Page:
Apples In Stereo at Turner Hall
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Not many bands can evoke the essence of an unseasonably pleasant spring as effectively as Apples In Stereo, so it wasn't surprising to find an average-sized but enthusiastic crowd gathered at Turner Hall on a balmy Monday.
When nearly the entire floor remained seated for Laminated Cat's tripped-out, long-playing jams, it seemed as though all hope for weather-appropriate revelry may have been lost. Fortunately, middle opener Generationals managed to get a surprising number of passive Milwaukeeans to forsake their seats and bring the ruckus. Though their brand of catchy, up-tempo, sing-along indie rock borrows liberally from the same sweet, sunny pop landscape as their tourmates, Generationals’ live energy and roll-with-the-punches vibe—a true feat when the guitarist breaks a string just a few seconds into the first song—proved to be just as infectious as their songs.
Even at first glance, the Apples had clearly evolved from their previous incarnation as simple psych-pop wonders: Their usual attire of jeans and T-shirts was replaced with sleek, shiny silver "spacesuits" for the entire band, accompanied by Back To The Future-style sunglasses for the optically impaired. The heavily modulated, vocoder-esque effect found in a handful of Apples songs has also officially entered the stage show equation, which allowed frontman Robert Schneider to ask, "Can I get a robot 'thank you?'" when mere human gratitude just wasn't enough.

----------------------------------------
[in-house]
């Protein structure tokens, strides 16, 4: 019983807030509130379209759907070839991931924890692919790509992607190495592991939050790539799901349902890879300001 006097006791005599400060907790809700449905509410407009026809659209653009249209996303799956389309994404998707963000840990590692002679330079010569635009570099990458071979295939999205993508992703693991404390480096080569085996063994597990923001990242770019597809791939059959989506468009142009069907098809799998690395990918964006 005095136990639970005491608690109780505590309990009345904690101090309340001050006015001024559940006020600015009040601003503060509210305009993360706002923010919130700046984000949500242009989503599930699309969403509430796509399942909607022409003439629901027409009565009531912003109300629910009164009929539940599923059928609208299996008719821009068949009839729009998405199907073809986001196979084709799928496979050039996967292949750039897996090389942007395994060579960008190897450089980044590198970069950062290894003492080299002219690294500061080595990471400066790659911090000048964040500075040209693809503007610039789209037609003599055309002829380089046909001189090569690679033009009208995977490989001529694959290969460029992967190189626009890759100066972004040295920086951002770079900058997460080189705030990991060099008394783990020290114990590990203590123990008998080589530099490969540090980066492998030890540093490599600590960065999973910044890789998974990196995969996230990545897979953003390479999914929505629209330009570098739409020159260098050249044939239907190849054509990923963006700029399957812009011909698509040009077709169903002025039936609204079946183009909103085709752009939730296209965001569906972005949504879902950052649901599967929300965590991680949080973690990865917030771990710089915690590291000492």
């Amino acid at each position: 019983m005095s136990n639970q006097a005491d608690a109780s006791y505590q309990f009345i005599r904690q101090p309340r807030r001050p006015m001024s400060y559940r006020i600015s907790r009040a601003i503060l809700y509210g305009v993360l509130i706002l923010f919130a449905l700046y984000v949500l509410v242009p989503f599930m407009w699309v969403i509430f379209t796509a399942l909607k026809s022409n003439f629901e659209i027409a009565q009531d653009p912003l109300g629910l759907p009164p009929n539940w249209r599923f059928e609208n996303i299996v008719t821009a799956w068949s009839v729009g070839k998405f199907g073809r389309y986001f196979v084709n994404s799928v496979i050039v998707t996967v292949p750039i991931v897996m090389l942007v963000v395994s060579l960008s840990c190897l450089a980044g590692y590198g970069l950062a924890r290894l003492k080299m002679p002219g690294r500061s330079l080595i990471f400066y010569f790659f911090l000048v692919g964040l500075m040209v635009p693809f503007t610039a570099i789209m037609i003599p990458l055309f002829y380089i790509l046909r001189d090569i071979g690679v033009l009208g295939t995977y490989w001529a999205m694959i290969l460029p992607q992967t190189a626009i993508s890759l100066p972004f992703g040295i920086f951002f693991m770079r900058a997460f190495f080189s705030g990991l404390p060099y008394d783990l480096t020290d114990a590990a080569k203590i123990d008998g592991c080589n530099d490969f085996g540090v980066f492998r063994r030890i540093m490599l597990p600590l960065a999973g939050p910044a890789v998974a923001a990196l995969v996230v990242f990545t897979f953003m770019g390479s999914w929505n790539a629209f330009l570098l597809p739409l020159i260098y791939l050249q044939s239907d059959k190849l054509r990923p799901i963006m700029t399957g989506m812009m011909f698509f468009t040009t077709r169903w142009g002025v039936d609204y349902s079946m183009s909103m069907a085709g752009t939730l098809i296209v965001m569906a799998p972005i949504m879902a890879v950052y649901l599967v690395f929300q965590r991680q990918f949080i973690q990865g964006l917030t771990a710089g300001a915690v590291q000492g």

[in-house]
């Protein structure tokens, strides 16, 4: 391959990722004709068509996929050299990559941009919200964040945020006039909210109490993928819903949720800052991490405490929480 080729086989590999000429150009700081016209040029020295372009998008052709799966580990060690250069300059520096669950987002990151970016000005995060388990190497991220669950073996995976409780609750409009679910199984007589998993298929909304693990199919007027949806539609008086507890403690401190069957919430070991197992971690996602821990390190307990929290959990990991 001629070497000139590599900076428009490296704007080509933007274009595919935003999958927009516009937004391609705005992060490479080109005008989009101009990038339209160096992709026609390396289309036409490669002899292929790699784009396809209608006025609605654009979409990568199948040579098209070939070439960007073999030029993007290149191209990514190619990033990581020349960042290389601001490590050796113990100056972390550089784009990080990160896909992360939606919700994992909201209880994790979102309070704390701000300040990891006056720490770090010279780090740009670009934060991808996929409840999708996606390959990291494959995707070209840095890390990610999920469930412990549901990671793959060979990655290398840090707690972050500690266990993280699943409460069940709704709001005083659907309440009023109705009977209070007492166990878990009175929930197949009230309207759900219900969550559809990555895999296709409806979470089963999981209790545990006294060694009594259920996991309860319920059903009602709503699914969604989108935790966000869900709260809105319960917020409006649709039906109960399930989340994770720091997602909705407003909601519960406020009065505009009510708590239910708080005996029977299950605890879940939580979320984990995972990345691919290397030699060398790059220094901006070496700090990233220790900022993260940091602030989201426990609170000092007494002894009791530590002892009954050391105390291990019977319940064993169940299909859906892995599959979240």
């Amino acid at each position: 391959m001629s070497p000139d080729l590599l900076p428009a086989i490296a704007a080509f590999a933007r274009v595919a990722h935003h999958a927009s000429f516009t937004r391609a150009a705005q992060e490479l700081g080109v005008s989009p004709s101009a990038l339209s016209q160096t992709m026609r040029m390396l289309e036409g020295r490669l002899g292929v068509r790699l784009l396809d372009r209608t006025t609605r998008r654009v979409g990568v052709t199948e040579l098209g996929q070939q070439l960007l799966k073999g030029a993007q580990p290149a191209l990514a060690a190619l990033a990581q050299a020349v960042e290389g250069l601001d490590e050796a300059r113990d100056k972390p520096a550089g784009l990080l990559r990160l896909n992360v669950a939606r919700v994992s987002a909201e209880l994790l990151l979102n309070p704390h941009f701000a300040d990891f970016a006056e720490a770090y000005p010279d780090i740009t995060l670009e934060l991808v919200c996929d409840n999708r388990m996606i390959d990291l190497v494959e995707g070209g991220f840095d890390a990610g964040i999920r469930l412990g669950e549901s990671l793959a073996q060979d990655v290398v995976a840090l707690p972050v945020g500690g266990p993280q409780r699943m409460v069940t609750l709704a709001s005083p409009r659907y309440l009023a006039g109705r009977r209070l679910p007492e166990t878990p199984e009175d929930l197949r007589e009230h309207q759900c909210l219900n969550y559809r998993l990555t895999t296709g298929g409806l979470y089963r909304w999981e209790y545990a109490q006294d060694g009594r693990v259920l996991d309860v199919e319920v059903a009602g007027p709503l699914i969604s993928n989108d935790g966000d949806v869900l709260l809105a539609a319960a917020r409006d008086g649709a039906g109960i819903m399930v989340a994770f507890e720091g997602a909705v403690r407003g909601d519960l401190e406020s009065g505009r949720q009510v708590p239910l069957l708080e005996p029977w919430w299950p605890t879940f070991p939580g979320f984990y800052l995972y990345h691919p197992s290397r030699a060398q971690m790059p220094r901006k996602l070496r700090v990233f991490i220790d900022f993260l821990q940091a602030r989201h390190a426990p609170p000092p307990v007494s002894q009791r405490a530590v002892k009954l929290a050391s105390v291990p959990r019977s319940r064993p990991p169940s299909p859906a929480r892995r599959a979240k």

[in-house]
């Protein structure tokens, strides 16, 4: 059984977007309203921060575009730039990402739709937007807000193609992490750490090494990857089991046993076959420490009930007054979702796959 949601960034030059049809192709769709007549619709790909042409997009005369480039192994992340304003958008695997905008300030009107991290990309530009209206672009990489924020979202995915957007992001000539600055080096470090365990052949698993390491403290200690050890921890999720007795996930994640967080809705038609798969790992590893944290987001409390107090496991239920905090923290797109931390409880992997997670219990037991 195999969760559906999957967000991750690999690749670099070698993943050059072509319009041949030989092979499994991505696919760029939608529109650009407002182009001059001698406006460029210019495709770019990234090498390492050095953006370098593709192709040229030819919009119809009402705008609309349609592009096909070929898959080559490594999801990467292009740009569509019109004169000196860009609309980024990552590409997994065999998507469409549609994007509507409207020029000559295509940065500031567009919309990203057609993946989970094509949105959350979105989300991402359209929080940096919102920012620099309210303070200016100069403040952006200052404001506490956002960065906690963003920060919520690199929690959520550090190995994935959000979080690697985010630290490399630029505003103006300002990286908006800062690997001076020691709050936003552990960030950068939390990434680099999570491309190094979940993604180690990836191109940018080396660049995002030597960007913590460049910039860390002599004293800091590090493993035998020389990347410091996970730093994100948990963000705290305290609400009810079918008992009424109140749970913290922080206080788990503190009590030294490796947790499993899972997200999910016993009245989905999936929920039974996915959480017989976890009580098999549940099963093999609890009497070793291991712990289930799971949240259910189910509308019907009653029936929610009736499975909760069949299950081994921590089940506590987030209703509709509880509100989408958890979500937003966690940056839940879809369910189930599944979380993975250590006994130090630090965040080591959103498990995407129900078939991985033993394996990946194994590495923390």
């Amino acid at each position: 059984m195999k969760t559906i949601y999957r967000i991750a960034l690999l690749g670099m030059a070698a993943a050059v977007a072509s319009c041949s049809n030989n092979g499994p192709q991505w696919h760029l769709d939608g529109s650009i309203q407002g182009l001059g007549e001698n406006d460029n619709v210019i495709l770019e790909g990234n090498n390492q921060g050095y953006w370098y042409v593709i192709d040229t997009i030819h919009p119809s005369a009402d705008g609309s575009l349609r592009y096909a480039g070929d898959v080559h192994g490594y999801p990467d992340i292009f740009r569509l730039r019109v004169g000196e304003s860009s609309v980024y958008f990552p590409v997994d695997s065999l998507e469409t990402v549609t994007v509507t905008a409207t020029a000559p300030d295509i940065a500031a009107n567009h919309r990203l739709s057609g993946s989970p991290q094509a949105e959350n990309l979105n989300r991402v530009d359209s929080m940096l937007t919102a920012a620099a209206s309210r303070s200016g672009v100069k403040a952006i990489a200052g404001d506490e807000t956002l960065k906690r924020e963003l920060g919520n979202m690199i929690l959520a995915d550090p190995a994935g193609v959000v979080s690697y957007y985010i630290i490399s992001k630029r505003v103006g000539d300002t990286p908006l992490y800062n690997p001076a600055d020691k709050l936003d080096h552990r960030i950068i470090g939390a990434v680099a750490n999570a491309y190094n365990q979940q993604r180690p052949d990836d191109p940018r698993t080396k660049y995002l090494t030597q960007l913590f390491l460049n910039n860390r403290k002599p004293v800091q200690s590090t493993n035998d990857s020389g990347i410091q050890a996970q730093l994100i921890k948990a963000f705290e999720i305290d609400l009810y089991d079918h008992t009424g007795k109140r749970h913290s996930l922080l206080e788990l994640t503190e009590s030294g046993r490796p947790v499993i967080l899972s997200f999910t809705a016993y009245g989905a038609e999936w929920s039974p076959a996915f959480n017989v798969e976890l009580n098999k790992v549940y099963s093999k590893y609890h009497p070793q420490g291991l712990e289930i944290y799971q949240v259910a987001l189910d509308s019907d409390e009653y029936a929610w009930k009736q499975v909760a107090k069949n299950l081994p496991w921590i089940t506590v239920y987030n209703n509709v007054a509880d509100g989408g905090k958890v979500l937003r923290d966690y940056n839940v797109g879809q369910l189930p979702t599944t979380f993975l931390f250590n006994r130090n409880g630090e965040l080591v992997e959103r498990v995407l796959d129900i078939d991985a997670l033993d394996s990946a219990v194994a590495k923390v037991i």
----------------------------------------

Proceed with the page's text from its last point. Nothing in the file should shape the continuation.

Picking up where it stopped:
A two-tambourine attack added to the undeniable bombast of "Go," and breakout hit/Pepsi commercial favorite "Energy" had everyone in sight grinning from ear to ear. After the first two songs, only a few people still clung to tables and chairs, the rest of the room having abandoned them to delight in a full-on party in the front row. The Apples' latest single, "Dance Floor," sounded surprisingly reminiscent of a disco-fied version of "Der Kommissar"—in a good way.
Initially hampered by a handful of false starts, "The Rainbow" finally managed to burst into bloom and take its rightful place as one of the finest songs to ever feature an earnest cowbell beat. For better or for worse, the one-two punch of longtime drummer-vocalist Hilary Sidney's 2006 departure and an overwhelming back catalog are likely what led to "Tidal Wave" being trotted out as the only truly old-school number of the set, having appeared on both its 1993 eponymous EP and 1995's Fun Trick Noisemaker.
At the end of the show, Schneider asked Generationals to return to the stage for a group collaboration on the Apples' powerhouse "Ruby"— introduced on 1999's Her Wallpaper Reverie EP, then rightfully included on last year's #1 Hits Explosion—that left the whole crowd buzzing and enthralled on their way back out into the warm May night.